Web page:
As a general rule, guys who play TV doctors shouldn’t cultivate singing careers (Mandy Patinkin and Rent‘s Neil Patrick Harris notwithstanding). That goes double for soap opera studs. But let us forget for a minute that Rick Springfield’s two-year stint as General Hospital‘s Dr. Noah Drake made him the early-’80s George Clooney. Springfield’s 1981 musical breakthrough, Working Class Dog, is an overlooked gem, one of the few hit albums of the pre-Thriller ’80s to hold up in the post-HIStory ’90s.

Behind the moussed hair and skinny tie was a guitar-loving songsmith who embraced muscular guitar pop in an era of new-wavey keyboard cheese. Springfield’s ”Love Is Alright Tonite,” ”I’ve Done Everything for You,” and the ode to lusty envy, ”Jessie’s Girl,” had more in common with cult bands of the day like Shoes and 20/20 than with pop-chart contemporaries like Kim ”Bette Davis Eyes” Carnes. In fact, Dog‘s best songs aren’t too far removed from current chart-topping rockers like Third Eye Blind and Semisonic. Surely director Paul Thomas Anderson sensed this when he chose ”Jessie’s Girl” as the soundtrack to a sequence in Boogie Nights, in which a low-life nutcase performs a demented lip-synch in his bathrobe.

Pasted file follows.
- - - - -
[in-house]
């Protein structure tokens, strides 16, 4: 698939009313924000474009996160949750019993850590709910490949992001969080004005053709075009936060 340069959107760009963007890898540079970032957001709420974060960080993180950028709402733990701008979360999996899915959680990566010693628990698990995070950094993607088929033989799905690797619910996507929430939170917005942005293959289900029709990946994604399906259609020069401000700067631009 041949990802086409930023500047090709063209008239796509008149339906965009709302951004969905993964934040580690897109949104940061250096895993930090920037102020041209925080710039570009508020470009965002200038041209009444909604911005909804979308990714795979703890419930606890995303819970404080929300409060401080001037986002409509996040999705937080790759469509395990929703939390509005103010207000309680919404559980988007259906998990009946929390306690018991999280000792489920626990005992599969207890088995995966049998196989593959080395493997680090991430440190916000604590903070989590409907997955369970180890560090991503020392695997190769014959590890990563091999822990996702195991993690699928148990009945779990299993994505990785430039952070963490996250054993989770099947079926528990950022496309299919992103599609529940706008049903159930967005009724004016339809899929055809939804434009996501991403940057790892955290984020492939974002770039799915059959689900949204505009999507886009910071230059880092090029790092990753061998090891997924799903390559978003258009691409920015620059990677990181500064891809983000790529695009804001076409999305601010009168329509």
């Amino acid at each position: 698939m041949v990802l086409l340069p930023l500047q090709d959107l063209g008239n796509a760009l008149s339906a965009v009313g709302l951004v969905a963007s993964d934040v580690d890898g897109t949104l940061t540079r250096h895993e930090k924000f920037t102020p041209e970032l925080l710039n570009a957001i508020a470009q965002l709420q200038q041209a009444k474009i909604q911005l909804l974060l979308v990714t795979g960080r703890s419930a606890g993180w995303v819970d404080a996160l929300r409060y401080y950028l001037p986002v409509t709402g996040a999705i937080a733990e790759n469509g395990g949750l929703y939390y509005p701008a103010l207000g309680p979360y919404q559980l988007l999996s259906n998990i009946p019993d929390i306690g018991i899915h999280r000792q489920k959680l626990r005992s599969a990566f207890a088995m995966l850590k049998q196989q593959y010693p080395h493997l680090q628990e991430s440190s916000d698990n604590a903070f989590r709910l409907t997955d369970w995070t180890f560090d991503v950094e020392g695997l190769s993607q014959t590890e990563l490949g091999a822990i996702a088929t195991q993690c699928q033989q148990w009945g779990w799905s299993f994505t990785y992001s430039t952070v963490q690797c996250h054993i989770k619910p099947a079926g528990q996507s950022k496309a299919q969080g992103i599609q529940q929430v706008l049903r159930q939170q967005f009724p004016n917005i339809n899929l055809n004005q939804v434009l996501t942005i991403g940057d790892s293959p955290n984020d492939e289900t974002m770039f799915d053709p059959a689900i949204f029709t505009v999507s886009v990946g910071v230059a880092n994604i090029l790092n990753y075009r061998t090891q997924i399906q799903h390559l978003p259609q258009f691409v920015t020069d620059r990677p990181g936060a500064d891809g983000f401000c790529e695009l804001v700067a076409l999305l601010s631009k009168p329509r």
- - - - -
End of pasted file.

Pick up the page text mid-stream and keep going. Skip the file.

Springfield followed up Dog with a few howlers of his own — including the 1984 film Hard to Hold — and his career quickly crumbled. But don’t be fooled by his footnote status: Of all the megahit albums of the early ’80s — a time when the Oak Ridge Boys and Christopher Cross passed for pop stars — Working Class Dog remains one of the few still worth barking about.